STORAGE AND CARE OF HAZARDOUS MATERIALS
SECTION I. GENERAL
4.1 Purpose and Applicability
A. This chapter provides general requirements for allocating space for the storage of hazardous
materials, defines the various types of storage required to satisfy safety and regulatory
requirements, outlines storage procedures, and prescribes a storage quality control program.
B. The provisions of this chapter are applicable to all personnel involved in the storage and
care of hazardous materials.
4.2 Reporting of Storage Space. Storage Space Status Reports are current records of space
utilization and occupancy. All warehouse space dedicated to the storage of hazardous materials
will be accurately reported in DD Form 805, Storage Space Management Report as specified by
TM 38-400/NAVSUP PUB 572/AFJMAN 23-210/MCO 4450.14/DLAM 4145.12, Joint Service
Manual for Storage and Materials Handling.
4.3 Hazardous Waste Minimization Responsibilities
A. Installations are legally compelled to take positive and specific actions in day-to-day
management of hazardous materials and hazardous waste. Standards for hazardous waste
generators are established in Title 40 CFR, part 262. Installations, as generators, are required to
submit a report every two years to the Regional Administrator of the EPA. In addition to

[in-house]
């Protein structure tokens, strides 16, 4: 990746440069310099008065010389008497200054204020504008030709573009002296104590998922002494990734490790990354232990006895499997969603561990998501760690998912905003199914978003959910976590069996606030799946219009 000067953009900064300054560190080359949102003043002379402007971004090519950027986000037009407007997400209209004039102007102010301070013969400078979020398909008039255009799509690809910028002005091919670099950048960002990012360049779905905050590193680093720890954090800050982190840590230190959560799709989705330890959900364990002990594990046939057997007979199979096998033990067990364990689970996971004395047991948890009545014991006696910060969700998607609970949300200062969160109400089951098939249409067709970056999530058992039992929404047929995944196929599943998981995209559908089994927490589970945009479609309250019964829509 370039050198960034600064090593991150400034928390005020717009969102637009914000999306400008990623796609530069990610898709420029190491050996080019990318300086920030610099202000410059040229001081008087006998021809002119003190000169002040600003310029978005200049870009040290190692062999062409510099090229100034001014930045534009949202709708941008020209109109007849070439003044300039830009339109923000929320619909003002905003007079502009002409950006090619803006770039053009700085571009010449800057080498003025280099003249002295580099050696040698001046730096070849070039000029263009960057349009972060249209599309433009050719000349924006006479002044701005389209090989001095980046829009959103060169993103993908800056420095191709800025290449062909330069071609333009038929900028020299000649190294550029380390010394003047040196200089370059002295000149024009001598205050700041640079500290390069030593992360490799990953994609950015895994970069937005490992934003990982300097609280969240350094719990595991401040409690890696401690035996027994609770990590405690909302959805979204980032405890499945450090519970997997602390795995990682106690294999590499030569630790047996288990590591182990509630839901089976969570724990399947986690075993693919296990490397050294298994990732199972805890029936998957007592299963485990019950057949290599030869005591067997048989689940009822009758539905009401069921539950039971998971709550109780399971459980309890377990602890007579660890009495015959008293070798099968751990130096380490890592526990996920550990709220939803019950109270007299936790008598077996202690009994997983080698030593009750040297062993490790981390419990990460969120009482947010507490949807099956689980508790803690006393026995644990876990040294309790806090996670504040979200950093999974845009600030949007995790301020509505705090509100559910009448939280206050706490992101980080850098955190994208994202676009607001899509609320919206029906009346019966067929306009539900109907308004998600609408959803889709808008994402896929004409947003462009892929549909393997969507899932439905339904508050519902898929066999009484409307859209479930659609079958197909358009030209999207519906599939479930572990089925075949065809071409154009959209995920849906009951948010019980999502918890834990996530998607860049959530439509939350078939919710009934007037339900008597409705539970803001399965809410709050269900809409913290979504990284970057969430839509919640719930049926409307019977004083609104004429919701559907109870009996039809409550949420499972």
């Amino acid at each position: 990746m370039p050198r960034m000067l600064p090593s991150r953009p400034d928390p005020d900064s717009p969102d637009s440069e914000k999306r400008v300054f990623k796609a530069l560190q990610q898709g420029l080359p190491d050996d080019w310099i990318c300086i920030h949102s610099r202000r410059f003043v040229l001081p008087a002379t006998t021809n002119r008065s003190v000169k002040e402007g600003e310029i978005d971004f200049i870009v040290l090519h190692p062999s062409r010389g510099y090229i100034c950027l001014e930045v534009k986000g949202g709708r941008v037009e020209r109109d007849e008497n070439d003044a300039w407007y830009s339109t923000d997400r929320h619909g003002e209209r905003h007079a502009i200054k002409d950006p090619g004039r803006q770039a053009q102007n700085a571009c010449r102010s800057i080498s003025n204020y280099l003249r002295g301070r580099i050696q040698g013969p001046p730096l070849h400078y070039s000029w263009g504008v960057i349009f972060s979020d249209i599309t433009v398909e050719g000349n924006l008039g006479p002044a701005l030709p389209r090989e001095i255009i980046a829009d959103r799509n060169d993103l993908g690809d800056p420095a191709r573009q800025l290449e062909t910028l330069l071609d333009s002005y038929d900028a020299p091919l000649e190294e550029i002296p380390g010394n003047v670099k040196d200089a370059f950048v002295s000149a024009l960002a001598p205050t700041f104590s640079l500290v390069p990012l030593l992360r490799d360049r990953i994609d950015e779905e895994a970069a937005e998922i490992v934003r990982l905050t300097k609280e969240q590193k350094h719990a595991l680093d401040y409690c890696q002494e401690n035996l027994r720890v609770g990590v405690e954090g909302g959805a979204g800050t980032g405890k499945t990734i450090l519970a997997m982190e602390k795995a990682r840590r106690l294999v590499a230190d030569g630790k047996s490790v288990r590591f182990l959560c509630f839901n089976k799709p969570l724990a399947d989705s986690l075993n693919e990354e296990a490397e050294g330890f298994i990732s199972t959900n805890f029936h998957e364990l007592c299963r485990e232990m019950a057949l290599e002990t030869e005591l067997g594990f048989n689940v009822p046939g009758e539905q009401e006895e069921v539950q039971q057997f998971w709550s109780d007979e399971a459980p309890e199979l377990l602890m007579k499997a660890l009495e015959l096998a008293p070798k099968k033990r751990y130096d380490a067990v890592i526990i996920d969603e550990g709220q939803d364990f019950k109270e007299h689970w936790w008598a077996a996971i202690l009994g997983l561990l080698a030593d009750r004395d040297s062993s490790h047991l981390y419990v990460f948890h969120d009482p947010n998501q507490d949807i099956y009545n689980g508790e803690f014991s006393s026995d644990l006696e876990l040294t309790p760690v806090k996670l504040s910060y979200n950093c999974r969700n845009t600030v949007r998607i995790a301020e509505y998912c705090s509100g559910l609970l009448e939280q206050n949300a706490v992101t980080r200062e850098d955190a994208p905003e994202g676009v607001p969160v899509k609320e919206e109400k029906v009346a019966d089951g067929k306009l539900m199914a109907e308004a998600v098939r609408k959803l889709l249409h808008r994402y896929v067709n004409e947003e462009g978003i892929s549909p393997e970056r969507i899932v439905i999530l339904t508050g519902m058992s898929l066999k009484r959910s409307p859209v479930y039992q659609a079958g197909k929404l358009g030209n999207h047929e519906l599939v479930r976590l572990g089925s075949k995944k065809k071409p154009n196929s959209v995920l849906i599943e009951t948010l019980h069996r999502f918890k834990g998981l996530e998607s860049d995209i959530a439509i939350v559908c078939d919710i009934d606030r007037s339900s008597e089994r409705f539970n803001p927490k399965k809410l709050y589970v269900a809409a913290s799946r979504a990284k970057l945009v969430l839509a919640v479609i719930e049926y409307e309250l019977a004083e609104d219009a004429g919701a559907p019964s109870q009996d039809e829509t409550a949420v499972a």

covering generator activities during the previous calendar year, the report must include a
description of the efforts taken during the year to reduce the volume and toxicity of waste
generated. Within the Warehousing Division, a significant source of hazardous waste will be
associated with the movement of material into and out of storage locations and the deterioration
of materials in storage.
B. Hazardous waste minimization plans should include, but not be limited to, the following
1. Improved Material Handling Practices. While material handling practices may vary, the
basic principles remain constant. These principles are outlined in TM 38-400/NAVSUP PUB
572/AFJMAN 23-210/MCO 4150.14/DLAM 4145.12 and are particularly applicable to the
movement of hazardous materials, since it is much easier to prevent an incident than to respond
to one. The goal of material handling practices should be to prevent accidents and spills that
damage the environment and the material being moved, either directly or indirectly. Warehouse
workers must be sensitive to the fact that damage to a pallet or outer container will often result in
a spill, an accident, or damage to the material at a later time. Warehouse workers and materials
handling equipment (MHE) operators must understand the hazardous properties of the materials.
They should be aware that certain items are sensitive to an increase in temperature or to
vibration, and that other items may react adversely to water. MHE operators must be thoroughly